I seasoned the soup with thyme, lemon, and garlic. Those flavors usually combine really well. I added in some green bell pepper and celery. I was out of chicken stock, so I poured water into the pot. Then, instead of potatoes or noodles, I added a cup of long grain rice.
After two or three hours, I tasted the soup. It needed something. So, I added a bit of parsely and dill.
I don’t know how the Campbell’s keeps the rice in their canned soups whole, because the dreadfully overcooked rice in my soup dissolved into a grainy mess. I didn’t think what had turned into a chicken-and-rice stew (you could eat it with a fork) tasted bad, but my husband didn’t like it.
Later that evening, I worked on one of my ongoing manuscripts, this one a continuation of the Russian Love series. This book features Ciro as our hero and Evelina, Inessa’s cousin, as our heroine. I added a couple of thousand words and … I wasn’t sure I liked what I wrote.
The beauty of writing today, done on an electronic device using a word processing program, is that I can easily review and delete and rewrite content that doesn’t meet my own expectations. Not so much with food. It’s impossible to remove the seasonings once added.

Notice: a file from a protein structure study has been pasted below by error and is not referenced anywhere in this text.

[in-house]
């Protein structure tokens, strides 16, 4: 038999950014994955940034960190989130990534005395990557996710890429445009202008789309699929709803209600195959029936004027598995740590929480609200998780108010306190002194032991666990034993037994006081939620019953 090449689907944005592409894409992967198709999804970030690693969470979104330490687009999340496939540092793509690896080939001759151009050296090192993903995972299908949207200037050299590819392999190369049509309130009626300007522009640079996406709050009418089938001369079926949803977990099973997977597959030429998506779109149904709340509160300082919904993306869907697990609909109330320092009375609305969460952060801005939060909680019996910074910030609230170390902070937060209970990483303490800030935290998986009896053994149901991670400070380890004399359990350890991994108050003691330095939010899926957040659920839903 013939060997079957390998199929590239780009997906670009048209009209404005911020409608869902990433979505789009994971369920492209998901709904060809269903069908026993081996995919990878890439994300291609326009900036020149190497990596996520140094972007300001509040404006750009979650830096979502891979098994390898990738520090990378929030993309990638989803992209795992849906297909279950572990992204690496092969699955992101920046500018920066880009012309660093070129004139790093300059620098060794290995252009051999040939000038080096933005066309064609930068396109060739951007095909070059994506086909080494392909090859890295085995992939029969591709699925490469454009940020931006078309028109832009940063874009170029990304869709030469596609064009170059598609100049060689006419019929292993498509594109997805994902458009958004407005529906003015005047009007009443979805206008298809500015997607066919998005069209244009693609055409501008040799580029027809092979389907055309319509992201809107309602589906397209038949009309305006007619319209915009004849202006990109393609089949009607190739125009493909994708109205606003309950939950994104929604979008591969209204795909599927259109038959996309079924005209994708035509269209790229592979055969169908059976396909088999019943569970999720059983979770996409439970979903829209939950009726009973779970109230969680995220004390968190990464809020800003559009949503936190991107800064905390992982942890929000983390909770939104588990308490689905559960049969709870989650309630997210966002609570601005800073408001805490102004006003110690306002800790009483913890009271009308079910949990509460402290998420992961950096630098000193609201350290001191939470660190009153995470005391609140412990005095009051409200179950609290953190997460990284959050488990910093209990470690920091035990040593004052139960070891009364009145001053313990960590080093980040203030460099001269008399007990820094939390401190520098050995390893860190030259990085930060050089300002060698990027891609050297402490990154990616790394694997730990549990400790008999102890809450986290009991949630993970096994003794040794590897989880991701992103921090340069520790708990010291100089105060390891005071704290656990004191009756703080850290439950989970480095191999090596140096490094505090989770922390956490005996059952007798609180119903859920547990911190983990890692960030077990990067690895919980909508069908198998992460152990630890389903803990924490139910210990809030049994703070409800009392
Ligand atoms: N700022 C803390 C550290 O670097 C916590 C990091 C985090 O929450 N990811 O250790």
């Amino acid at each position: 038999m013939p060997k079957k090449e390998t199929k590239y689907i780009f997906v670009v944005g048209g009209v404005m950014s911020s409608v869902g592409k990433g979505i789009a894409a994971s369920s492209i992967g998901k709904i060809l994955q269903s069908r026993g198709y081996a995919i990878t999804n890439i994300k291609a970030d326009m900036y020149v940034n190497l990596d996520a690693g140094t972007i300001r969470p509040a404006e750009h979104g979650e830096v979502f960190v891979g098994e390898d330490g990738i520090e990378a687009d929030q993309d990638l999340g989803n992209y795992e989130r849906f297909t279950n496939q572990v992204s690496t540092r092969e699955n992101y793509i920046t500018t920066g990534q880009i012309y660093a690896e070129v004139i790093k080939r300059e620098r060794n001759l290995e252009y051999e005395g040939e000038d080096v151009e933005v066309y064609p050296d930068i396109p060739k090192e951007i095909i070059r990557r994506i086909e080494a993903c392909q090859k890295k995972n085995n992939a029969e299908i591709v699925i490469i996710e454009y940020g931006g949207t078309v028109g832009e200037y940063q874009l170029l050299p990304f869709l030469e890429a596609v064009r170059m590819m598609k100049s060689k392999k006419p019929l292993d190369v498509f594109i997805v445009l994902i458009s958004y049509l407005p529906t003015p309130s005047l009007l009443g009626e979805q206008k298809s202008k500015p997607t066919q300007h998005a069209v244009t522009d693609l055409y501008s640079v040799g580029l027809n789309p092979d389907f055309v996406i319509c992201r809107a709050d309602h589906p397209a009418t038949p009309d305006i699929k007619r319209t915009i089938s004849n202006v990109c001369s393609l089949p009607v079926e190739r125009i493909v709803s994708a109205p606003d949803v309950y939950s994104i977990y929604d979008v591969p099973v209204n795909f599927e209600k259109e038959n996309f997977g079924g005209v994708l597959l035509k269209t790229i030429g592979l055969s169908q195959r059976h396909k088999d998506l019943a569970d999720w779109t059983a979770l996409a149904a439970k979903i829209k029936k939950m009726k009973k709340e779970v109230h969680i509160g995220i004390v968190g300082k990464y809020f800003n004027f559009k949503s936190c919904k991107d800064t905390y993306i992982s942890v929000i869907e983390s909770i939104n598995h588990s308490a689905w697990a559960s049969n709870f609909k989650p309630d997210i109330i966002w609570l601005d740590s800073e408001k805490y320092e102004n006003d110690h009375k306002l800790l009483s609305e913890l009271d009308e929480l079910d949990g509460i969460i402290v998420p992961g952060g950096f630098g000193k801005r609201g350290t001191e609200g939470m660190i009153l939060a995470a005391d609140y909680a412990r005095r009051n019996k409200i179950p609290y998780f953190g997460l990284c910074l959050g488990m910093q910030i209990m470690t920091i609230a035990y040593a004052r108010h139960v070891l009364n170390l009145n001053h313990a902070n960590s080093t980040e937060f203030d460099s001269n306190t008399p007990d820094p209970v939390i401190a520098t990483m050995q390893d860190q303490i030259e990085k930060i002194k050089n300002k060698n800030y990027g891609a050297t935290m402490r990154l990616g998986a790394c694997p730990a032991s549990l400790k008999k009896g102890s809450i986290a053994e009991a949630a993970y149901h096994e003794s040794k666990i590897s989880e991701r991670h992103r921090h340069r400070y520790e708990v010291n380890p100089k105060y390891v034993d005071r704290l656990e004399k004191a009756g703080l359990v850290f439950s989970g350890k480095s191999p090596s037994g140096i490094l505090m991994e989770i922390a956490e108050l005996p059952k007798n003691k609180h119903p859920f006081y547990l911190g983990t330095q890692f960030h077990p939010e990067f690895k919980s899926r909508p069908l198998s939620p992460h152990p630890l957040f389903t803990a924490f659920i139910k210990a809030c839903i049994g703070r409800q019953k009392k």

This just goes to show that, no matter how long one has been doing something, it’s still quite possible to get it wrong. Regarding the chicken soup (or stew), the leftovers may get tossed. Currently, they’re in the refrigerator. I’ll eat some for lunch. If it’s still off-putting, then I’ll toss the rest and settle for something else. As for the manuscript, I’ll review what I wrote and, if it still strikes me as less than worthy, I’ll delete what I wrote last night and try again.
Writing isn’t a one-and-done process. It involves multiple rounds of reviewing, editing, revising, and rewriting to get the story just right. A lot of aspiring authors don’t understand that and err in one of two ways. The first is never to finish their manuscript because they’re trying to make the first draft perfect. The second is not to realize that review and revision are necessary, thereby submitting “undercooked” work.
With cooking, you don’t necessarily get a second chance to save a dish from disaster; however, you do with writing. The written word allows you to add and remove seasoning, adjust portions, and manipulate your content in myriad ways. In cooking, you can only add, not substract.